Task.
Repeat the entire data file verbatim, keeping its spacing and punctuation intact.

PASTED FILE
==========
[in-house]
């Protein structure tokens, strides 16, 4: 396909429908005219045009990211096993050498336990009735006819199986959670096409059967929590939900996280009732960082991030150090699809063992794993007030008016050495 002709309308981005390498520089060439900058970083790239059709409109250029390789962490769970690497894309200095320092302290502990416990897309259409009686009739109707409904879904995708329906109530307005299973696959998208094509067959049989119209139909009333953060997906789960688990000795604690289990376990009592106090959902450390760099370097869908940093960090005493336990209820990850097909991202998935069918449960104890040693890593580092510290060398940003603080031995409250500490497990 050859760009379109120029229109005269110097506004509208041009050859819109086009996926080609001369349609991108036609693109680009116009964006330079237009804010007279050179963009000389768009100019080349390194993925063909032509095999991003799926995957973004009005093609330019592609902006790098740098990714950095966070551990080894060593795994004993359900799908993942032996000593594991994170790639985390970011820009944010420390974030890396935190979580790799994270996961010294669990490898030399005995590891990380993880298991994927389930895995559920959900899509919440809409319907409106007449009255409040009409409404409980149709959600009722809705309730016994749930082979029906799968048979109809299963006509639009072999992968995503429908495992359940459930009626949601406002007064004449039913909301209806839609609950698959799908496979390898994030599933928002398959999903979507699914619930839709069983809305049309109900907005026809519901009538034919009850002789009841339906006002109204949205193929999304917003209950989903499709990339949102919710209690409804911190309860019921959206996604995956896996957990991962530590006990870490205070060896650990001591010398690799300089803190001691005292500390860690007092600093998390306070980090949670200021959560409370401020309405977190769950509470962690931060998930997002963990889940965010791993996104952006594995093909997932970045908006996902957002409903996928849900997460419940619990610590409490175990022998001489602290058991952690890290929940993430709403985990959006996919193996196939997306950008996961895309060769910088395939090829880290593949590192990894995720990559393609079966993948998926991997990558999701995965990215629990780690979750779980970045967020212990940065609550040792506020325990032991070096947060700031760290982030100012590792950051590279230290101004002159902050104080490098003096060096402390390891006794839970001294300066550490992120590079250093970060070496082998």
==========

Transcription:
[in-house]
């Protein structure tokens, strides 16, 4: 396909429908005219045009990211096993050498336990009735006819199986959670096409059967929590939900996280009732960082991030150090699809063992794993007030008016050495 002709309308981005390498520089060439900058970083790239059709409109250029390789962490769970690497894309200095320092302290502990416990897309259409009686009739109707409904879904995708329906109530307005299973696959998208094509067959049989119209139909009333953060997906789960688990000795604690289990376990009592106090959902450390760099370097869908940093960090005493336990209820990850097909991202998935069918449960104890040693890593580092510290060398940003603080031995409250500490497990 050859760009379109120029229109005269110097506004509208041009050859819109086009996926080609001369349609991108036609693109680009116009964006330079237009804010007279050179963009000389768009100019080349390194993925063909032509095999991003799926995957973004009005093609330019592609902006790098740098990714950095966070551990080894060593795994004993359900799908993942032996000593594991994170790639985390970011820009944010420390974030890396935190979580790799994270996961010294669990490898030399005995590891990380993880298991994927389930895995559920959900899509919440809409319907409106007449009255409040009409409404409980149709959600009722809705309730016994749930082979029906799968048979109809299963006509639009072999992968995503429908495992359940459930009626949601406002007064004449039913909301209806839609609950698959799908496979390898994030599933928002398959999903979507699914619930839709069983809305049309109900907005026809519901009538034919009850002789009841339906006002109204949205193929999304917003209950989903499709990339949102919710209690409804911190309860019921959206996604995956896996957990991962530590006990870490205070060896650990001591010398690799300089803190001691005292500390860690007092600093998390306070980090949670200021959560409370401020309405977190769950509470962690931060998930997002963990889940965010791993996104952006594995093909997932970045908006996902957002409903996928849900997460419940619990610590409490175990022998001489602290058991952690890290929940993430709403985990959006996919193996196939997306950008996961895309060769910088395939090829880290593949590192990894995720990559393609079966993948998926991997990558999701995965990215629990780690979750779980970045967020212990940065609550040792506020325990032991070096947060700031760290982030100012590792950051590279230290101004002159902050104080490098003096060096402390390891006794839970001294300066550490992120590079250093970060070496082998």